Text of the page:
Fire & Ice thankful for community, grants
MIDDLEBURY — It’s been a long year for restaurant owners.
Since the COVID-19 pandemic shut down restaurants in Vermont in the middle of March 2020, they’ve either been on lockdown or limited to partial capacity, which in Vermont was kept at 25% of indoor seating capacity starting last summer, and has remained at that level for much of the past year with all aspects of universal guidance measures in effect.
To survive with those restrictions, restaurants turned to outdoor seating, locally-sponsored gift certificate programs, and take-out service. They have also tapped into the many state and federal grant programs, as well as locally-sponsored ones, which have largely kept the restaurant industry alive.
“I think the community did a tremendous job supporting the local restaurants with takeout and buying gift certificates,” said Paris Rinder-Goddard, owner of Middlebury’s Fire & Ice restaurant. “Often times people would buy the gift certificates, but they didn’t want to use them until things were better. I’ve been telling people to go ahead and start using them. Things are finally turning in the right direction.”
But it wasn’t always such a bright outlook.
In the midst of the pandemic, restaurant owners were pulling out all the stops to make ends meet.
Fire and Ice, which is well-known for its extensive salad bar housed in a historic, wood-crafted speed boat, had no choice but to forgo its iconic attraction and convert the salad bar space into additional seating. That got its number of seats to a high-enough capacity through the winter to allow the restaurant to make ends meet.
“I’d be on vacation 2,000 miles away, and meet someone, and tell them I have a restaurant in Middlebury, Vt., and they’d go ‘I once went to this restaurant that had a boat with a huge salad bar.’ To take the salad bar out, the thing that you are most known for, was certainly a hard thing to come to. It was not a decision I wanted to make, but with the cards on the table it was really the only decision for me,” Rinder-Goddard recalled.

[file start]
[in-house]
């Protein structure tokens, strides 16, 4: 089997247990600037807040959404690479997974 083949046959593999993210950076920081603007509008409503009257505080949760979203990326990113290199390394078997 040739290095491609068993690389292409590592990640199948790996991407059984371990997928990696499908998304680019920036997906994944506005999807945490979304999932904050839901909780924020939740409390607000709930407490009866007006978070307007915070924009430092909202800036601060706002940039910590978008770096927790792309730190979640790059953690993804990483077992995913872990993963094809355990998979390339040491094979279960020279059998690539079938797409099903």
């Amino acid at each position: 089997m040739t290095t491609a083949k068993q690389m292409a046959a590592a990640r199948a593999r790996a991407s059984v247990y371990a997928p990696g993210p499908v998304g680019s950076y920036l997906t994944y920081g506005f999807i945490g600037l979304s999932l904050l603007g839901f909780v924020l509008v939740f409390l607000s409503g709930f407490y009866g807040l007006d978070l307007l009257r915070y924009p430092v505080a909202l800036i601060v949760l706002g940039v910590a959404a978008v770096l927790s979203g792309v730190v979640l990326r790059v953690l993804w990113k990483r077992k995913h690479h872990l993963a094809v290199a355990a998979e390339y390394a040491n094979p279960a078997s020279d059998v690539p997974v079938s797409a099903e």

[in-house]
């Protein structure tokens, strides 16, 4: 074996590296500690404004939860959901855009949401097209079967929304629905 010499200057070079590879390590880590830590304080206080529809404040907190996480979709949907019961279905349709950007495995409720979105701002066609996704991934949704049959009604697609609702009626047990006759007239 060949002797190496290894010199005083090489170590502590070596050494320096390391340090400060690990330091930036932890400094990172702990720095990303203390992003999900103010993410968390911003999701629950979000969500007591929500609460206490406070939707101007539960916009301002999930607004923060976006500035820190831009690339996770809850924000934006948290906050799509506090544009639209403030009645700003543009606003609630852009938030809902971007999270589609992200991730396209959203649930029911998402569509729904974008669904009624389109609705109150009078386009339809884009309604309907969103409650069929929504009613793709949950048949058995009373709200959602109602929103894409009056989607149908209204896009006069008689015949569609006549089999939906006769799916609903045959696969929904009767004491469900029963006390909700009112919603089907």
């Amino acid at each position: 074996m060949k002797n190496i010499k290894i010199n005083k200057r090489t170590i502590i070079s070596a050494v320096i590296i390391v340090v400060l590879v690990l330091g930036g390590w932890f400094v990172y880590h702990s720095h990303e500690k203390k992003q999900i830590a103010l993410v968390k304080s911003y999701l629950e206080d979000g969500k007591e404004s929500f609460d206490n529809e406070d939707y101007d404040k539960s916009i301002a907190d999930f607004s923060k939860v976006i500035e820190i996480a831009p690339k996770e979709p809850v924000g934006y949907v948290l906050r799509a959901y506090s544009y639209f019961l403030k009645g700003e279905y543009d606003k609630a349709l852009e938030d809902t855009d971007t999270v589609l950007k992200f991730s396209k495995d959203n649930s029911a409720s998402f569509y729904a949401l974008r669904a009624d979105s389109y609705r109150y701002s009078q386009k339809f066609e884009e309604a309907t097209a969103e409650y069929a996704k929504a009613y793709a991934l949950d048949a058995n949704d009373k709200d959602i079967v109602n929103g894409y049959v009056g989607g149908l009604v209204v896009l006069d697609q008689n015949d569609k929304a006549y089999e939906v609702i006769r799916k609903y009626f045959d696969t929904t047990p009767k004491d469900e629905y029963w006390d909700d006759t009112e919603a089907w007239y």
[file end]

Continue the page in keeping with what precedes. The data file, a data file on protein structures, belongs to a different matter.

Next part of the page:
Even adding seats outside, which enabled some restaurants to double the number of customers it could serve, was not for other eateries.
“Each restaurant is unique and that has made their responses unique. We were fortunate that we had some space that we could build out on without losing parking. The fact that we owned that space was huge,” Rinder-Goddard said. “Other people were in tougher situations, which called for some great teamwork. The new owners of Otter Creek Bakery turned over some of their outdoor dining space to Two Brothers Tavern, who didn’t really have any options to go outdoors. That was really cool to see.”
Fortunately, for Fire & Ice and others, this spring and summer are looking better.
Jump-starting the recent uptick in business, Gov. Phil Scott announced the Vermont Forward Plan in early April. It allowed restaurants throughout the state to remain at 25% indoor seating capacity during the early spring and will allow them to move to 50% occupancy on May 1, with a total capacity of 75 people indoors or 150 people outdoors. Restaurants will also be allowed to offer multi-household seating for groups up to six people, and restrictions are dropping for those who are fully vaccinated.
Under Scott’s plan, which is dependent on most Vermonters getting fully vaccinated and COVID-19 rates under control, it is hoped that Vermont restaurants can return to pre-COVID normalcy as of July 4.
That’s a prospect that elicits one overwhelming feeling from Rinder-Goddard: Eager anticipation.
“We’re really looking forward to putting this all in the rear-view mirror,” he said. “We are excited as more and more people get vaccinated. Hopefully, this summer we can have family barbeques and gather as friends and do all the stuff we missed out on over the last year.”
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